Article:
Get as much detail as possible. Become an expert on the points that really matter.
During 2017, I was managing media for a government unit responsible for the local agriculture sector. A country-wide illness broke out, killing hundreds of thousands of chickens. There were health concerns. Where chickens still safe to eat? Food security questions. How would the outbreak affect poultry prices?
Prior to this, I knew exactly ZERO about avian influenza. Over the course of this crisis, I learnt as much as I could, thanks to a great team of vets and a small dose of my own online research. This is doesn’t mean you should spend all your time learning very technical aspects, but try to familiarise yourself with some of the basic technical stuff you might need to understand to help you communicate competently.
Choose a spokesperson
In most cases, that would be you, as the public relations manager. You could also have more than one, perhaps a senior executive working closely on the matter. I would recommend the CEO be fully briefed and the lead at all public briefings, but it is not practical for her to respond to a flood of media queries/interview requests.
The company investigation is over. The problem has been clearly identified. There’s a detailed report, and a comprehensive action plan has been developed to address the weaknesses.
In 2016, it emerged that black guests on Airbnb, the home-sharing platform, were being racially profiled. The company acted quickly and commissioned a report to assess the scope of the problem. It was a genuine move to find a solution.
These facts will help shape your next move. In some cases, you might have to arrange a news conference. At this stage, senior management or your CEO, should be involved. You must make sure all executives at the presscon are fully briefed and prepared.
Think back to the BP oil spill in 2010, and then-CEO’s Tony Hayward’s response to the disaster (which claimed the lives of 11 people). Hayward told a reporter he wanted “my life back”. He was slated and BP looked even worse.
Use WhatsApp to share instant updates
WhatsApp, or any instant messaging service, have two roles in crisis communications.
You can add your colleagues who are working directly, and you have a space to get any updates as they happen. It could also be more efficient to drop any media queries you receive into this internal group.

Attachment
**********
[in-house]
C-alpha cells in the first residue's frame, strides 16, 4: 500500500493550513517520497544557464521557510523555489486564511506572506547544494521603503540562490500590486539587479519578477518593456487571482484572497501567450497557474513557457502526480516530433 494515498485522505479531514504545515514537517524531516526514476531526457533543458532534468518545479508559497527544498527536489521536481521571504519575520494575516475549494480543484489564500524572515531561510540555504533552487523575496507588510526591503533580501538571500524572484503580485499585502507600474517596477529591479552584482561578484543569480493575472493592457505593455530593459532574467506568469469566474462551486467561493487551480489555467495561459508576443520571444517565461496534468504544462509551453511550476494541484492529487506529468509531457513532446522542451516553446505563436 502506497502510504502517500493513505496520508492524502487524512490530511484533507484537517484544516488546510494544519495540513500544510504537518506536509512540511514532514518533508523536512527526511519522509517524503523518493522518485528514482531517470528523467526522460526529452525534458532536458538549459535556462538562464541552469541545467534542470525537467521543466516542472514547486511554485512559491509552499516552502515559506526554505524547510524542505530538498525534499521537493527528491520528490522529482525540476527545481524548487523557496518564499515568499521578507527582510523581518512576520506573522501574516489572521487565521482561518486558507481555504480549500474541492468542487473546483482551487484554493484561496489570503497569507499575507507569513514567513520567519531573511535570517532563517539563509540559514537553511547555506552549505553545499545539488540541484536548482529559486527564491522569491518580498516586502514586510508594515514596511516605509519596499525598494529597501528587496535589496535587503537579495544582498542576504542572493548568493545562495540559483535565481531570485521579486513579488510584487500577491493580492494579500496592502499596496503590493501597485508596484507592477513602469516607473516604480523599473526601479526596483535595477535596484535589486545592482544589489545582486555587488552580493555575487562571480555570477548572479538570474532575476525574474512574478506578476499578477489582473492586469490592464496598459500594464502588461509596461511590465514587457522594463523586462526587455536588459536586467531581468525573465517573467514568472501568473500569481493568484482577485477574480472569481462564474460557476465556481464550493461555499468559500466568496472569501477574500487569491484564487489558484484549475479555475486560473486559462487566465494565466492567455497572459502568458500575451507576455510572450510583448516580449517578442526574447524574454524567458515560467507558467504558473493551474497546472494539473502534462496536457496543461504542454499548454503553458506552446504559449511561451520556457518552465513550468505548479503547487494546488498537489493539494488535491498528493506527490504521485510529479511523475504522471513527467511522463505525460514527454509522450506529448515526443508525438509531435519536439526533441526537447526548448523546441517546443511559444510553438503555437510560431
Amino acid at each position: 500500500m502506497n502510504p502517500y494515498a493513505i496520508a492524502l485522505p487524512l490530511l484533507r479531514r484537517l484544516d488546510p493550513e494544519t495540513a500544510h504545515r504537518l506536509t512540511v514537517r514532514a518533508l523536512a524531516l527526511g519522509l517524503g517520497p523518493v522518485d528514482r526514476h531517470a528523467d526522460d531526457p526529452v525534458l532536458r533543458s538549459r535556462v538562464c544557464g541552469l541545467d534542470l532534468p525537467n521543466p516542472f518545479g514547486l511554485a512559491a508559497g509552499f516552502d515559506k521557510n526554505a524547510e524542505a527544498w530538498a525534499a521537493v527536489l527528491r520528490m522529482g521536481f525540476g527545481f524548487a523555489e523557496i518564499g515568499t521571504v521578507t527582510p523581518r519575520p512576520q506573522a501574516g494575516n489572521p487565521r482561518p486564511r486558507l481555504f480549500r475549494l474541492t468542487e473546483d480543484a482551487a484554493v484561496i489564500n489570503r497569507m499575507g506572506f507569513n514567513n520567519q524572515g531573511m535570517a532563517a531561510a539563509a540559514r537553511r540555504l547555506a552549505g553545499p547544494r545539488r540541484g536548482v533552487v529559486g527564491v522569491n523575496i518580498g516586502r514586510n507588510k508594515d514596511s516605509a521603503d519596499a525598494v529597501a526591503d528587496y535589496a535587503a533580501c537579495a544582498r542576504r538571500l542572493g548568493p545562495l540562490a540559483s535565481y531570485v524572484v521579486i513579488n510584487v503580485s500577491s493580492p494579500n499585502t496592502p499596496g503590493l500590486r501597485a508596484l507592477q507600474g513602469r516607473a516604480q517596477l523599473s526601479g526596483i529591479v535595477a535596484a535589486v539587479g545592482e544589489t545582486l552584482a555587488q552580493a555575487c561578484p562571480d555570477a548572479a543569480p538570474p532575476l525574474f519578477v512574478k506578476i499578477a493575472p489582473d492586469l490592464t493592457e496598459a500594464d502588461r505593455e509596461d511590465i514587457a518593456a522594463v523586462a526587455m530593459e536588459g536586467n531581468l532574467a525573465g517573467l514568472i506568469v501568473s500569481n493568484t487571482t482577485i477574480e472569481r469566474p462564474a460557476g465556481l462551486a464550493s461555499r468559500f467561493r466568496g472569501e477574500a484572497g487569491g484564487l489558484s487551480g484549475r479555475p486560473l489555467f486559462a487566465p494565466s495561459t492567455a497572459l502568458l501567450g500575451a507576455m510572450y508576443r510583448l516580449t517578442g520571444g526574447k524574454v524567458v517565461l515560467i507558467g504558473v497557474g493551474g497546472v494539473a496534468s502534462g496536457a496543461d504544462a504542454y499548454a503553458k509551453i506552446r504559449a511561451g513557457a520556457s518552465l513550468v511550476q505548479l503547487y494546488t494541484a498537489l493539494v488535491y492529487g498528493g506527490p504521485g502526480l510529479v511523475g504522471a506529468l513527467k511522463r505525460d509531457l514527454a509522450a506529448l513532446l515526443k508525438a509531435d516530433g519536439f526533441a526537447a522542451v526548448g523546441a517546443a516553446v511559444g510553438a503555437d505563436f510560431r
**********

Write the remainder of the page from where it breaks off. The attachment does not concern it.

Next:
Creating a WhatsApp group for journalists who are covering the crisis is a great line of communication. Use the platform to share voice updates when you’re receiving new information. Setting the limitations of a group is a good idea. For instance, media queries can still be sent directly to you.
As we’ve discussed, brand’s – their wins and their fails – often live on social media. Put together pieces of shareable content you can release through your social media feeds. For complex issues (like the earlier avian influenza example) it’s a good idea to put together a Frequently Asked Questions (FAQ), you can send out and attach to press releases. In that same communications strategy, we developed a map showing the spread of the infection.
Be the first and most trusted source of information during all stages
By issuing constant updates, and being available for comment, your organisation becomes the primary source of information. Depending on the scope of the crisis, you could decide on daily or weekly updates.
Once the problem has been resolved, your monitoring doesn’t come to an end. Continue to check internally for relevant updates. If you’ve released a report identifying interventions you plan to take, watch these closely and communicate when you’ve reached an important milestone.
You may find that your brand is able to emerge from the crisis – not without weakness – but strong enough to take heed of its flaws and tackle them head on. Which is the kind of accountability that real leadership demands.